Vern Miyagi, administrator for HEMA, said the agency had to wait until it received authorization from the Federal Emergency Management Agency to send out a retraction. The correction was finally sent at 8:45 a.m.
Ige said part of the reason for the delay was the state didn’t have a process in place to issue a cancellation and the correction had to be done manually after receiving federal approval.
The Emergency Alert System is a national network with local access for disseminating civil defense and emergency messages. Correction alerts, however, are not authorized for the system, which was the reason the state needed federal approval before sending the retraction.
Some sirens sound off
Adding to the panic, some military bases voluntarily activated their sirens due to the false alarm, said Richard Rapoza, spokesman for HEMA.
Windward Oahu resident Diane Pizarro said she was at home with her family when she received the alert and heard sirens start to go off.
“That gave more credibility to the text,” she said. “It was several scary minutes with our children, who were terrified, before we saw a tweet that it was a false alarm.” Miyagi blamed himself for the error.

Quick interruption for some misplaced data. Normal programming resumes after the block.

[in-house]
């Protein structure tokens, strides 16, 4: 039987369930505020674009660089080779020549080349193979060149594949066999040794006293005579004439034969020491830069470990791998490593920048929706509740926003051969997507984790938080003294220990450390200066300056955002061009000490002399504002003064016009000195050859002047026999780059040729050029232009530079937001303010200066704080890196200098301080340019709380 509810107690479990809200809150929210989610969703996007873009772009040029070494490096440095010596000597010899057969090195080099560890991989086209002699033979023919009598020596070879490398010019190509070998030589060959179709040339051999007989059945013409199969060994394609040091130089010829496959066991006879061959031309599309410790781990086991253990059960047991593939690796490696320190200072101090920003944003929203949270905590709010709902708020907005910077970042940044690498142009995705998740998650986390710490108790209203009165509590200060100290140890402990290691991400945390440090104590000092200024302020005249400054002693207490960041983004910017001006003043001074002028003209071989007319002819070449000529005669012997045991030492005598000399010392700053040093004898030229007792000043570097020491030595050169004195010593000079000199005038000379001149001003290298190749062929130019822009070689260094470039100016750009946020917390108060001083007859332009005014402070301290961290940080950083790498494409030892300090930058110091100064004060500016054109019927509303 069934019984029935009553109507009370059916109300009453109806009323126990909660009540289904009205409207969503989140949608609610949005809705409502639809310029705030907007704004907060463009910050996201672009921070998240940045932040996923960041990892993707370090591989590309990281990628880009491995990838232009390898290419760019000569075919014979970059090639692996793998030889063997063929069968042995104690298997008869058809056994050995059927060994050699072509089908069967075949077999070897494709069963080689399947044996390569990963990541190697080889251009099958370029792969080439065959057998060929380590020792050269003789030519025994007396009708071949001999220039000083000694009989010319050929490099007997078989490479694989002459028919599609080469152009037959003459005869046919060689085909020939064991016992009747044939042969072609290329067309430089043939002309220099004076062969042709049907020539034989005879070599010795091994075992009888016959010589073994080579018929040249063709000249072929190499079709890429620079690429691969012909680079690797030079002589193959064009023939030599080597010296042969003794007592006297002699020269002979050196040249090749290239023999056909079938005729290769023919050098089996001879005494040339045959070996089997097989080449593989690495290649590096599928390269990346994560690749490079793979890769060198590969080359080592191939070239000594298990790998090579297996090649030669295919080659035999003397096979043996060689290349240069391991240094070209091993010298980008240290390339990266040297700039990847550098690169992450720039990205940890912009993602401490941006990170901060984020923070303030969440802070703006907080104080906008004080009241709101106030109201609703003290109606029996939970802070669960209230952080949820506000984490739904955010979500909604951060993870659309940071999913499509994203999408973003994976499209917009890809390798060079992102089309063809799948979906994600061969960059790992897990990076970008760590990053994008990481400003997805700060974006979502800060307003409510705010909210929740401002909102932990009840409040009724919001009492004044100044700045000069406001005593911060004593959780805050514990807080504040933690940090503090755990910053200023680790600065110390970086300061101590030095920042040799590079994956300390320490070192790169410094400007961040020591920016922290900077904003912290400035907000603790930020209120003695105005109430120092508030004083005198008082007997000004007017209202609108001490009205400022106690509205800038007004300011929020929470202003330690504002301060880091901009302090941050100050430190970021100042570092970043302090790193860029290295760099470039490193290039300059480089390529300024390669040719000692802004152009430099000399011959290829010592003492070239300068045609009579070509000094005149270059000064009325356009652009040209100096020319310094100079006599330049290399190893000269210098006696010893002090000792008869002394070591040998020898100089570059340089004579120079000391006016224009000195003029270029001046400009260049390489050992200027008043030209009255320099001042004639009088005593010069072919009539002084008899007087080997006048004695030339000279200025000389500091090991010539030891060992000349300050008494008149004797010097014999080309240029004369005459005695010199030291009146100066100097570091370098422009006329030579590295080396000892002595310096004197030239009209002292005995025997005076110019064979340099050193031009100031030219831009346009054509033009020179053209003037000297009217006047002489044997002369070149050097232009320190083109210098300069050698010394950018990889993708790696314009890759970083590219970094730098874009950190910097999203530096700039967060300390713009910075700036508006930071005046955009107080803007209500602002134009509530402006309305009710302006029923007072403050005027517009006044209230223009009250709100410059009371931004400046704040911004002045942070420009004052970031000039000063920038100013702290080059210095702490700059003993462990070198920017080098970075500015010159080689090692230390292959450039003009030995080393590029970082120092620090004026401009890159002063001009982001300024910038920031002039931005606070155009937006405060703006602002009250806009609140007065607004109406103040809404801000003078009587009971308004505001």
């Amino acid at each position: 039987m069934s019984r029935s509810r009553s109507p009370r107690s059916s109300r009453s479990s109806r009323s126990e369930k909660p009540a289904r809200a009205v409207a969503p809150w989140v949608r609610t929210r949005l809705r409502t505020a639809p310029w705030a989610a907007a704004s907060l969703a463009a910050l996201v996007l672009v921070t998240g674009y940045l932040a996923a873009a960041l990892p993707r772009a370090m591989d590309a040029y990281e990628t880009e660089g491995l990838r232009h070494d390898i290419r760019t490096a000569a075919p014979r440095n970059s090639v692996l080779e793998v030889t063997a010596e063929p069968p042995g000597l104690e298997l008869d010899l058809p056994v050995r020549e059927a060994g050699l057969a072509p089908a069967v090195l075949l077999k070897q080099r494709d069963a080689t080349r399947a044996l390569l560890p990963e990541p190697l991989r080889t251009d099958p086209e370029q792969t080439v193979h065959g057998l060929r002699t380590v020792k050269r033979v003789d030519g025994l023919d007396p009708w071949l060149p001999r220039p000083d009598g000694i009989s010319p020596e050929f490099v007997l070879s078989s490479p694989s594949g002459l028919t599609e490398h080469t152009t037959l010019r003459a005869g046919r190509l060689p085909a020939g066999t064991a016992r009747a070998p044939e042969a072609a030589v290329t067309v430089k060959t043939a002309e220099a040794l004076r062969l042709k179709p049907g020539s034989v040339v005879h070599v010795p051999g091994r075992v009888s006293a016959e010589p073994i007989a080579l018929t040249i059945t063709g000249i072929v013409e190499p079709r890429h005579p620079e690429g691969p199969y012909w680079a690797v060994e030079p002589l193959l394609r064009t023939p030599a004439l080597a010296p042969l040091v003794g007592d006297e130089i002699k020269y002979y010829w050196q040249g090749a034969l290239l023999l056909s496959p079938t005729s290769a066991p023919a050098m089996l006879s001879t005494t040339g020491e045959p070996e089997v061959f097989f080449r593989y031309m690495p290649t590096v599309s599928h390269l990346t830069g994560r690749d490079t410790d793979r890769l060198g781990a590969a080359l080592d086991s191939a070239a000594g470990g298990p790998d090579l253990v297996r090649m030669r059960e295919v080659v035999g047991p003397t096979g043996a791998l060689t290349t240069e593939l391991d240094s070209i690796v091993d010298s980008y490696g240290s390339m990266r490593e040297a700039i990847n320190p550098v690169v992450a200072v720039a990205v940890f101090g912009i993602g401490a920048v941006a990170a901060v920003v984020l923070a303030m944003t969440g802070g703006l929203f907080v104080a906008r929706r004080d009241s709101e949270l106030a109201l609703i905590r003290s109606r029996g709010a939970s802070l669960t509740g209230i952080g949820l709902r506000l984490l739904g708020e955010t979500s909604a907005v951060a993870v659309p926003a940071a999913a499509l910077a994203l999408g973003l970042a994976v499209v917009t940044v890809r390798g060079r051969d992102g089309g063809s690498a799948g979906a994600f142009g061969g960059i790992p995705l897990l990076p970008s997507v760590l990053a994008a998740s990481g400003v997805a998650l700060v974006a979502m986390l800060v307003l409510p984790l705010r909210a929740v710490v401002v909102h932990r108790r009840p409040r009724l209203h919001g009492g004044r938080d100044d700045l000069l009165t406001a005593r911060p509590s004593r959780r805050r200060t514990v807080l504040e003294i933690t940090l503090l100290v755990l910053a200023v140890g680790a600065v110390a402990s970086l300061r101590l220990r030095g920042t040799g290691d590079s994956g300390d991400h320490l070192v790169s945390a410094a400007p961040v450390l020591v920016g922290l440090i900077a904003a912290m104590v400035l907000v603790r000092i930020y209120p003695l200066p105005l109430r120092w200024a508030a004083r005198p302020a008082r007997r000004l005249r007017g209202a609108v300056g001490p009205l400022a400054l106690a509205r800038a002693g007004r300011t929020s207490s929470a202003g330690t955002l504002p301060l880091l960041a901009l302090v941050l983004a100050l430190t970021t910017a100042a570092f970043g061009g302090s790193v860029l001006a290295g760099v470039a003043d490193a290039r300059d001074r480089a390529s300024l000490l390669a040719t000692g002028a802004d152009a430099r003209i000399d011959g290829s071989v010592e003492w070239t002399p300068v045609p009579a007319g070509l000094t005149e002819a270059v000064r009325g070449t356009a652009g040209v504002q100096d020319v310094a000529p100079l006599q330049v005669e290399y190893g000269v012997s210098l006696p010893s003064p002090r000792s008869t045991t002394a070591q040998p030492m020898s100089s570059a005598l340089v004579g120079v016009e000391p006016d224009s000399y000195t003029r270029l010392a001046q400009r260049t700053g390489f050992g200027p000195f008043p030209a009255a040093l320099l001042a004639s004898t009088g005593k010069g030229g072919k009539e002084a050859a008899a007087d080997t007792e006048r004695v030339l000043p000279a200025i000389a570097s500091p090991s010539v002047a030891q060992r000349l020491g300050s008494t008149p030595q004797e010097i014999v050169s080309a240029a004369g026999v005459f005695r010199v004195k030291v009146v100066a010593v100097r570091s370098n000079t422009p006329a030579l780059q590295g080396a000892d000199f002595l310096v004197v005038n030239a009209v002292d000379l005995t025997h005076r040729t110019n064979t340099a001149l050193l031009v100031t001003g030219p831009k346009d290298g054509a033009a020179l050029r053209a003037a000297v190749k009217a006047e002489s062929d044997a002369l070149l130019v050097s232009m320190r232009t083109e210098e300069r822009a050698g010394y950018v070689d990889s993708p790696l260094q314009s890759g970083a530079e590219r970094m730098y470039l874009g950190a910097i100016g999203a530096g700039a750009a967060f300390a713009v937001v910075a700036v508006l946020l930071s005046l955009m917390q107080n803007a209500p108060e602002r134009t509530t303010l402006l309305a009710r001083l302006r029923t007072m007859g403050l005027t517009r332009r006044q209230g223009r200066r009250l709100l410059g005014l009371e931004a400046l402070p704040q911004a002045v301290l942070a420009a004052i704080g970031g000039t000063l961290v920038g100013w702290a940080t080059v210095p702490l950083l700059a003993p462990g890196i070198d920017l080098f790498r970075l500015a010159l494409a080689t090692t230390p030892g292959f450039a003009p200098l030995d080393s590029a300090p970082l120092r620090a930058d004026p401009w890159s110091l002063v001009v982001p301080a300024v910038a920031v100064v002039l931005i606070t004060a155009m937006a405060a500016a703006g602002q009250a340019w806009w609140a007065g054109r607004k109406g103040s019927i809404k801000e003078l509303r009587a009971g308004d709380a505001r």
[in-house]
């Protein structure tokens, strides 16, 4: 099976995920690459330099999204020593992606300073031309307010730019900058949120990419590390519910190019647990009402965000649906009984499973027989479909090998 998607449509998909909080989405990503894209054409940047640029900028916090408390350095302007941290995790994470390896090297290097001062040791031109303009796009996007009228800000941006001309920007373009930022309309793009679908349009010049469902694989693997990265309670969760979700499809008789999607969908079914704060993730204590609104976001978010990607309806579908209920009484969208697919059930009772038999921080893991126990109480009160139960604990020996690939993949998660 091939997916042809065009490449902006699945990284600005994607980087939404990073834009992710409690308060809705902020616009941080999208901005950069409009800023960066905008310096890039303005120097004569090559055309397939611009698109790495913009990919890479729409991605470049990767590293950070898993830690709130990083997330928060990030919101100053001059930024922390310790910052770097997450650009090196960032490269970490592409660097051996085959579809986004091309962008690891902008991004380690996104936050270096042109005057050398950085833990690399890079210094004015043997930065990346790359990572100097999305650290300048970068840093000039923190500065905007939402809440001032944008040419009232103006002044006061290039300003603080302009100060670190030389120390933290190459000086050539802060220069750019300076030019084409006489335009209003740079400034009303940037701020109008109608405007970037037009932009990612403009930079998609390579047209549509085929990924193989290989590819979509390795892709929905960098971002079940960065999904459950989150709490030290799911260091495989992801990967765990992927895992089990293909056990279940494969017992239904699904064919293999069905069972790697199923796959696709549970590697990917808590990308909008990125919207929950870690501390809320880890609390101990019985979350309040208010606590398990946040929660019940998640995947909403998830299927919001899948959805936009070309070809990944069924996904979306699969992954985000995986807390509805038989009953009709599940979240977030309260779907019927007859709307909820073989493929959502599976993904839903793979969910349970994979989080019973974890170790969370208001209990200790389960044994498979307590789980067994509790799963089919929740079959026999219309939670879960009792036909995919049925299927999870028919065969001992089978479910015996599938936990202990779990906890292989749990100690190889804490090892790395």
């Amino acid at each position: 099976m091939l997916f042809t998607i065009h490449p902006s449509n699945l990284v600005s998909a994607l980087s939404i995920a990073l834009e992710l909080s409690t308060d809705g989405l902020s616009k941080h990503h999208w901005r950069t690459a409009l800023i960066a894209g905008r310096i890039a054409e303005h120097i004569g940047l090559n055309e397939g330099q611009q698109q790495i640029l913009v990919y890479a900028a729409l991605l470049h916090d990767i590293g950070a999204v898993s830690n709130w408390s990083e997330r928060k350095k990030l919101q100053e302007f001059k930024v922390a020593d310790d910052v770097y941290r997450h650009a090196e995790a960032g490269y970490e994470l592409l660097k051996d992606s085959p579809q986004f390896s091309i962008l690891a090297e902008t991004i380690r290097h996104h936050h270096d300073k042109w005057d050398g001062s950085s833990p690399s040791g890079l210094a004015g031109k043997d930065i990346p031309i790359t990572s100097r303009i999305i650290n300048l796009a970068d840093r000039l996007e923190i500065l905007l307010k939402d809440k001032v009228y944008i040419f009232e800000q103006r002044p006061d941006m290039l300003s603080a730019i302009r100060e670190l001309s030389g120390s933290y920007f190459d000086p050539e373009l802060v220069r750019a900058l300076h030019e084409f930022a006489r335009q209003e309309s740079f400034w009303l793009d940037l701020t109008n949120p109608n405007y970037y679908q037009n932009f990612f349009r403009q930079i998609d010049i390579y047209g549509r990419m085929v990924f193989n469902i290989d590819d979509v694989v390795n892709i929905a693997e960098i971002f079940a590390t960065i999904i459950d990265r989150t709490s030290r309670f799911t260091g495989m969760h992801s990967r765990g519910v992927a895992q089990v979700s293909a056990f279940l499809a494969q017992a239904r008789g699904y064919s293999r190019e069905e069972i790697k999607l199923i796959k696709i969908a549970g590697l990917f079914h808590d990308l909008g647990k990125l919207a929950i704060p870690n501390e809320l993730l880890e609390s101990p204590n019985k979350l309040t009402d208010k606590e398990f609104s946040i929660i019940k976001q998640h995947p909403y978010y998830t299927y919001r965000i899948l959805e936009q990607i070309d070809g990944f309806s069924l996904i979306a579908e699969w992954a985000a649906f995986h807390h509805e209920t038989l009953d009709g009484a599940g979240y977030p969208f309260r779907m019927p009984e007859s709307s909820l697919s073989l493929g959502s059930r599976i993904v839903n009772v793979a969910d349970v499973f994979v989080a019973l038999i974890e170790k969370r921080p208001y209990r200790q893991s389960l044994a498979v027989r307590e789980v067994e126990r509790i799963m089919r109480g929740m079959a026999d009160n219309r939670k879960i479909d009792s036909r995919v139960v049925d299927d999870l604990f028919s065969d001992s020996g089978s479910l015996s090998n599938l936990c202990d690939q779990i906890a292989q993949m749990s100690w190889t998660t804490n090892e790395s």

“I accept responsibility for this,” he said. “This is my team.”
He said he spent the last few months trying to prepare the state in the unlikely event of a nuclear attack from North Korea and set up a warning system.
Miyagi said while he regrets what happened, it brought awareness about what to do and expect in such an attack.
“Please keep in mind that again the threat is there,” he said. “If this comes out, you’re only going to have 12 to 13 minutes of warning for the actual event. Please take this to heart.”
Ige said the missile alert test has been suspended until procedures are reviewed and measures are taken to prevent a repeat of the error.
In the future, officials will require two people to confirm the activation of the notification system for tests and actual missile launches, he said. And a cancellation command has also been put in place.
Officials said a formal preliminary report of findings and corrective actions will be issued next week.
The Federal Communications Commission said it was launching a “full investigation into what happened.”
Jessica Rosenworcel, an FCC commissioner, said, “Emergency alerts are meant to keep us and our families safe, not to create false panic. We must investigate and we must do better.”
Politicians speak up
Hawaii’s congressional delegation and state lawmakers were quick to add their voices to the growing chorus of officials calling Saturday’s mistake unacceptable, and pledged to investigate what went wrong.